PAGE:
Literature research is the base for the scientific work of taxonomists. Therefore, large and well-curated natural history libraries are a very important prerequisite to carry out scientific projects efficiently. The library work, however, has several serious limitations that slow down the work significantly. The natural history library corpus is highly fragmented and scattered. In particular much of the early published literature is rare or is only available in a very few libraries. A lot of time and effort is involved to find and collect all scientific works that are necessary for a specific project.
Today, quick and easy access to digital literature is more and more important to facilitate scientific work. Over the last few years a large number of library resources for taxonomists have been made available online. Since 2007, the Biodiversity Heritage Library (BHL) project is digitising the biodiversity literature holdings of numerous libraries in the UK and USA and making them available on the internet.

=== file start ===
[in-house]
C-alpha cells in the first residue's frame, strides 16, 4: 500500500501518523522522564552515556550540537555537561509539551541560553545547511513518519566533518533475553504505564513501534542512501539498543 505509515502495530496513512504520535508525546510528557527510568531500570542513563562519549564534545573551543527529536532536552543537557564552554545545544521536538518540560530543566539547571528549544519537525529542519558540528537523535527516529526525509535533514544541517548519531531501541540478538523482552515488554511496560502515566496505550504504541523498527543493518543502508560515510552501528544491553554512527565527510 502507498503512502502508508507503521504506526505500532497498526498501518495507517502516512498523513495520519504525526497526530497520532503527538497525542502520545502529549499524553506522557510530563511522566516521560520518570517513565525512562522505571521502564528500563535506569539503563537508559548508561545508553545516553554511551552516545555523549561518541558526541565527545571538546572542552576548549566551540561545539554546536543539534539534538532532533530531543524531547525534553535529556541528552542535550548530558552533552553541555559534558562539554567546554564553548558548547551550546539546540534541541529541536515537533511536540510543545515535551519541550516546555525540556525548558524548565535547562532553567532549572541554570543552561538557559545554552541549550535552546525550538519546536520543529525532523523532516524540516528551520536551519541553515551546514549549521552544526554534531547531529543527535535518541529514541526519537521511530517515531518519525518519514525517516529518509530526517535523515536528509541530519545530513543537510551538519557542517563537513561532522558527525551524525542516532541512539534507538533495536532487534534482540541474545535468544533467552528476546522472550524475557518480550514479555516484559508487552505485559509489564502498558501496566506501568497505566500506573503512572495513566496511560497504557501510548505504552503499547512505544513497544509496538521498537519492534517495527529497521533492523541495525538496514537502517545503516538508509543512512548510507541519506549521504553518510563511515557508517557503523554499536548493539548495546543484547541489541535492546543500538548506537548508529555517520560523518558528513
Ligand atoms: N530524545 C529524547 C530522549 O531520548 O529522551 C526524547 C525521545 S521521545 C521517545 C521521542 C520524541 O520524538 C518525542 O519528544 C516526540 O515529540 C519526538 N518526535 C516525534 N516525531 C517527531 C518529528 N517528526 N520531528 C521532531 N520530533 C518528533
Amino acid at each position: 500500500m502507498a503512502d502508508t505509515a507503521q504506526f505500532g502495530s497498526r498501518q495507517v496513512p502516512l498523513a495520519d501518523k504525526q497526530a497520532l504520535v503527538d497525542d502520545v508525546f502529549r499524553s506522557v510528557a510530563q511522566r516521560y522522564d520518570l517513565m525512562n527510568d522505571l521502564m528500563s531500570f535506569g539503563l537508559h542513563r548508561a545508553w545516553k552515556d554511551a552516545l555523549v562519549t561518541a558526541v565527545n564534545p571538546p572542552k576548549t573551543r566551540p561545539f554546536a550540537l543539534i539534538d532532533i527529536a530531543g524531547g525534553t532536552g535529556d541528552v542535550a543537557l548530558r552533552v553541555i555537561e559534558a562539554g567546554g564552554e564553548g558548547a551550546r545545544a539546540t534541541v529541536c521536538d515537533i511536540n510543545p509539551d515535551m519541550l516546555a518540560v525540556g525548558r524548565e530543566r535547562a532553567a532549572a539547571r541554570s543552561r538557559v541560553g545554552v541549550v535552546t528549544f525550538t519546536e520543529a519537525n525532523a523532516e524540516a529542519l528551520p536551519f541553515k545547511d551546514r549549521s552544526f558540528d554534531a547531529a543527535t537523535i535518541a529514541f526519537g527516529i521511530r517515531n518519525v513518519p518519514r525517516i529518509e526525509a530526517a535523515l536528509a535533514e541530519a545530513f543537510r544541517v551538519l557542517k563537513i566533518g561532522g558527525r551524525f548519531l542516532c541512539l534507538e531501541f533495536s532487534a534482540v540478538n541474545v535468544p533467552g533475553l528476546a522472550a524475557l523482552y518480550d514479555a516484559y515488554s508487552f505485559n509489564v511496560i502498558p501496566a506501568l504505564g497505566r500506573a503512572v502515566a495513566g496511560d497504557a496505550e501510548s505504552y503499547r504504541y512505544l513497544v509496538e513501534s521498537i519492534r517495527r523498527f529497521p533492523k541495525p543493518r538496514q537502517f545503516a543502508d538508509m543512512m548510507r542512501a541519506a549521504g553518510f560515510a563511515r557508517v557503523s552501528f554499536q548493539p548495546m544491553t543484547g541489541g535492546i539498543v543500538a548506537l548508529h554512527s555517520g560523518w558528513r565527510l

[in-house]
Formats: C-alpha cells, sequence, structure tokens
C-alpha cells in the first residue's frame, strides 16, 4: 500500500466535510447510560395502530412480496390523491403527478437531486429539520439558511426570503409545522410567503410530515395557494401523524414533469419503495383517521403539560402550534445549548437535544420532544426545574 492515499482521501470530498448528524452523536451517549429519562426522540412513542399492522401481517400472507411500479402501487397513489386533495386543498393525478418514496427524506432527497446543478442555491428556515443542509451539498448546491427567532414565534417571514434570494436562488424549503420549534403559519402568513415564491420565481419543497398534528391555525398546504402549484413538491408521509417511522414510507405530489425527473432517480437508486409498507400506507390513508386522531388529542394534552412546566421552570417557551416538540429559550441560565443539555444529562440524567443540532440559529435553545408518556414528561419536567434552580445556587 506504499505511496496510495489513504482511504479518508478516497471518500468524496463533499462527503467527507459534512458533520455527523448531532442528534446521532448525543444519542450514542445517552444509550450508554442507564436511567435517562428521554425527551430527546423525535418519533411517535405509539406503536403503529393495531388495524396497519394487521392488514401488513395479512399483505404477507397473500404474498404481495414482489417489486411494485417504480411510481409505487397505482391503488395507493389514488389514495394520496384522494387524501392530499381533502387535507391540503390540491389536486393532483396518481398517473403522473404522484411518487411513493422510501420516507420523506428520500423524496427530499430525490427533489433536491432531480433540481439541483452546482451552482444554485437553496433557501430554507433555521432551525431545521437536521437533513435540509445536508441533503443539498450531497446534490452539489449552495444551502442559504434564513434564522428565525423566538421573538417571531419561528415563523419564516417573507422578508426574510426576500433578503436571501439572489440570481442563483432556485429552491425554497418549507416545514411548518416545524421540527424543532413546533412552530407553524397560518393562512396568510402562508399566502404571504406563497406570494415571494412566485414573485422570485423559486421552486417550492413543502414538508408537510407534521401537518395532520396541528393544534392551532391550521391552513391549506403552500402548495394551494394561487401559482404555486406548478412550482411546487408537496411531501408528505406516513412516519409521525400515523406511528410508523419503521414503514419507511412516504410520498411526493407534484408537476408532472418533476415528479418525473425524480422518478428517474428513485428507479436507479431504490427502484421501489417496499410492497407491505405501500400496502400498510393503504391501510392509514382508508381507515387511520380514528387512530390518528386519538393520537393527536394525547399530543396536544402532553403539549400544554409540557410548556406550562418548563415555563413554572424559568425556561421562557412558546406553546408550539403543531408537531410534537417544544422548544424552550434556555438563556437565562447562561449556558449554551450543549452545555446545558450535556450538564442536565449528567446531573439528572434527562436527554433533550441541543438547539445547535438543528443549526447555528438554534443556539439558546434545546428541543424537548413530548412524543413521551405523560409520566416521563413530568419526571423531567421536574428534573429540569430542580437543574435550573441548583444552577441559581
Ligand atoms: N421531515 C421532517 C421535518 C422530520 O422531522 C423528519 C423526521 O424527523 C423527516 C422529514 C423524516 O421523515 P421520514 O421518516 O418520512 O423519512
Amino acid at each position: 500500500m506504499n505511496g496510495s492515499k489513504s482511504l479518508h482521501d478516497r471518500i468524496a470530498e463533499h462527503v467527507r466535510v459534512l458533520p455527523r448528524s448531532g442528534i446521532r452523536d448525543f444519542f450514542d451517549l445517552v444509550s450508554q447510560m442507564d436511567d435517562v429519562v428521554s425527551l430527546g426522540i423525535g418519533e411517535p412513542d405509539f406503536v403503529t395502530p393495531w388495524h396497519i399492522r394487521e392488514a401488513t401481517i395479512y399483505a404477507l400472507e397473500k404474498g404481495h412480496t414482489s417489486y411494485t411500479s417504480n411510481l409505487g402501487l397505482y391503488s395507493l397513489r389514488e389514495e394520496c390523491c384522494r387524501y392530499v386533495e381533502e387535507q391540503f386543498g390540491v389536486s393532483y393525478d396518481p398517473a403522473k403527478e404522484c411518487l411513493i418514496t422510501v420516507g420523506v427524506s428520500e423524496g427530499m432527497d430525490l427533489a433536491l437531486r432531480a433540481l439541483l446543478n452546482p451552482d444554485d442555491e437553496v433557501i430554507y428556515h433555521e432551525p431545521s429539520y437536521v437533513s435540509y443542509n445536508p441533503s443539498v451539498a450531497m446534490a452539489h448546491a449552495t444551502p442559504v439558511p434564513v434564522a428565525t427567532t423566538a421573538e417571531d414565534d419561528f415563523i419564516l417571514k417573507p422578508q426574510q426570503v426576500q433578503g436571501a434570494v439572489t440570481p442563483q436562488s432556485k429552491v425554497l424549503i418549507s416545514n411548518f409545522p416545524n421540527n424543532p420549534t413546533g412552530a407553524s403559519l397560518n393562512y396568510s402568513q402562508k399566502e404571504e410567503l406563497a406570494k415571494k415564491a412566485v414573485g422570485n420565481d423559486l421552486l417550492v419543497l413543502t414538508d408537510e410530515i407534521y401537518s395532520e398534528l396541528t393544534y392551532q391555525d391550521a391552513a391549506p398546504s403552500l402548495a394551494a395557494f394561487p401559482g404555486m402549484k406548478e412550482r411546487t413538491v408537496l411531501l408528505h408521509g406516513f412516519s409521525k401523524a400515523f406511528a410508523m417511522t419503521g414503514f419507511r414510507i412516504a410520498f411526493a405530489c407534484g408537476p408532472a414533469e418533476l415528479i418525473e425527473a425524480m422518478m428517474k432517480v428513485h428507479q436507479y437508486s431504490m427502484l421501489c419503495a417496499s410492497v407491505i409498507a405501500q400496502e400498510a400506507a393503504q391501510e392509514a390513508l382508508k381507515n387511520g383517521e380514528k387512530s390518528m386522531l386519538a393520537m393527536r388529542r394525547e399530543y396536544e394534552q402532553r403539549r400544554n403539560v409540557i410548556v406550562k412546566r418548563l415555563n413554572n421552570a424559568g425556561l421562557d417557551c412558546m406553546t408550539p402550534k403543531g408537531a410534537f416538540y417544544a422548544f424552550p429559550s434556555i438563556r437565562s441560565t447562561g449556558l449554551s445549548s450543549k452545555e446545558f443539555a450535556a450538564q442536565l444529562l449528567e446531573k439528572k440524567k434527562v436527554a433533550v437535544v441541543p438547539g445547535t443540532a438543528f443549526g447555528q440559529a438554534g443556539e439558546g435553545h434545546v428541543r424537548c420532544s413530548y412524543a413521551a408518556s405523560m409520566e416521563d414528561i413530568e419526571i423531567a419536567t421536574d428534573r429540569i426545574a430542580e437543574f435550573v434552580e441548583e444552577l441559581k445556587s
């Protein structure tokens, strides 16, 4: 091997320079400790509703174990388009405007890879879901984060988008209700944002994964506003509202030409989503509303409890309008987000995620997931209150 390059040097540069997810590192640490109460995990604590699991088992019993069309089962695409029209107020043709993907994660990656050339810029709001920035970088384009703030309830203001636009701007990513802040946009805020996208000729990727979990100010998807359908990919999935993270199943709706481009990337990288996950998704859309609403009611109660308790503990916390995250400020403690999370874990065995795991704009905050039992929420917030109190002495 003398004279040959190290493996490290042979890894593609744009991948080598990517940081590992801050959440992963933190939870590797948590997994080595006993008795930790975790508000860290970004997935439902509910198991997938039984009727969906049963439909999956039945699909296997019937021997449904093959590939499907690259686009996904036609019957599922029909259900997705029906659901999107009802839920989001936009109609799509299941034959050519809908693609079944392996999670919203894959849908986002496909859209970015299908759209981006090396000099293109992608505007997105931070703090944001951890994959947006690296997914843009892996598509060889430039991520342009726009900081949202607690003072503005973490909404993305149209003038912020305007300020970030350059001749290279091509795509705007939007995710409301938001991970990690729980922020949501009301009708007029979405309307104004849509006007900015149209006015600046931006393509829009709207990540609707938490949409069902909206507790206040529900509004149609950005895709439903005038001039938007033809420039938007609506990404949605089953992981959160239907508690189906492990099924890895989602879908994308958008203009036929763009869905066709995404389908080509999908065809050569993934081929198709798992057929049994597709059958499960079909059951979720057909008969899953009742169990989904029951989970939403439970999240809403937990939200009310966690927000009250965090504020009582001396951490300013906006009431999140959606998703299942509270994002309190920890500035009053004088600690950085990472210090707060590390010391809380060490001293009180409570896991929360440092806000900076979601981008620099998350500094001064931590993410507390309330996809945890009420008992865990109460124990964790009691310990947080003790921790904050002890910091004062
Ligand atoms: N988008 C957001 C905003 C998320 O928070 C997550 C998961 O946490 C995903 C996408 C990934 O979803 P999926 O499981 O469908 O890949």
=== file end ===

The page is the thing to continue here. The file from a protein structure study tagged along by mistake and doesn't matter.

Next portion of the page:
Since 2009, the eContentplus project Biodiversity Heritage Library for Europe (BHL-Europe) is developing four different access routes to the biodiversity literature digitised by many European and global partners over the last years. With the Global References Index to Biodiversity (GRIB, http://grib.gbv.de/), BHL-Europe provides in collaboration with the EDIT project a union catalogue of library holdings of many European and US libraries. This will facilitate the search for literature, either digitised or not. This tool will also facilitate the management of digitisation projects all over the world and collect scan request from the scientific community. For an effective access to already digitised literature, BHL-Europe is building a multilingual portal for the scientific community. This portal will also have functionalities currently not available in the BHL portal. The BHL-Europe Portal will, for example, facilitate the search for common and scientific names of biological organisms as well as person names through the implementation of various webservices (e.g. Catalogue of Life, VIAF). The backbone of the portal is a preservation and archive system built on a customised storage infrastructure housed by the Natural History Museum in London. We are currently collecting digitised literature from 27 different content providers on our servers, including all the content that is currently available through the BHL portal (http://www.biodiversitylibrary.org). In order to serve also a broader audience, the digitised literature available by BHL-Europe is also accessible by Europeana, Europe’s digital library, archive and museum (http://www.europeana.eu/).